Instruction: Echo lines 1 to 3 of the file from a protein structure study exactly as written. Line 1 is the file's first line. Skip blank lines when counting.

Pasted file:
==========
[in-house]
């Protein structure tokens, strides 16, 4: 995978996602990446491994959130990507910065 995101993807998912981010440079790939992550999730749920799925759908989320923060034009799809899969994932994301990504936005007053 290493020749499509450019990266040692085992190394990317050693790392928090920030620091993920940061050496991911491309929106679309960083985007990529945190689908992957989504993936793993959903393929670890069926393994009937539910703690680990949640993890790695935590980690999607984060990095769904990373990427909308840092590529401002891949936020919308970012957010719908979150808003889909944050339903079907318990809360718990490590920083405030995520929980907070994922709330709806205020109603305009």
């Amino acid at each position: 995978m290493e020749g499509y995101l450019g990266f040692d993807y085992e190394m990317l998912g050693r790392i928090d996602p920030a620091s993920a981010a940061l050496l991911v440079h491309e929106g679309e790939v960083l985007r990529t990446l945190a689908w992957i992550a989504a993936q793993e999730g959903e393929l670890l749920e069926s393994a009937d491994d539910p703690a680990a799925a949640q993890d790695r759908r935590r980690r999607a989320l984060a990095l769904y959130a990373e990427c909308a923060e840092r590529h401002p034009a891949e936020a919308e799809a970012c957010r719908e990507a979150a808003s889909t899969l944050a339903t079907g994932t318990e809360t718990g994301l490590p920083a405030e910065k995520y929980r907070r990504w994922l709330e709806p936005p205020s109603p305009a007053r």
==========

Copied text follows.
[in-house]
């Protein structure tokens, strides 16, 4: 995978996602990446491994959130990507910065 995101993807998912981010440079790939992550999730749920799925759908989320923060034009799809899969994932994301990504936005007053 290493020749499509450019990266040692085992190394990317050693790392928090920030620091993920940061050496991911491309929106679309960083985007990529945190689908992957989504993936793993959903393929670890069926393994009937539910703690680990949640993890790695935590980690999607984060990095769904990373990427909308840092590529401002891949936020919308970012957010719908979150808003889909944050339903079907318990809360718990490590920083405030995520929980907070994922709330709806205020109603305009």
């Amino acid at each position: 995978m290493e020749g499509y995101l450019g990266f040692d993807y085992e190394m990317l998912g050693r790392i928090d996602p920030a620091s993920a981010a940061l050496l991911v440079h491309e929106g679309e790939v960083l985007r990529t990446l945190a689908w992957i992550a989504a993936q793993e999730g959903e393929l670890l749920e069926s393994a009937d491994d539910p703690a680990a799925a949640q993890d790695r759908r935590r980690r999607a989320l984060a990095l769904y959130a990373e990427c909308a923060e840092r590529h401002p034009a891949e936020a919308e799809a970012c957010r719908e990507a979150a808003s889909t899969l944050a339903t079907g994932t318990e809360t718990g994301l490590p920083a405030e910065k995520y929980r907070r990504w994922l709330e709806p936005p205020s109603p305009a007053r």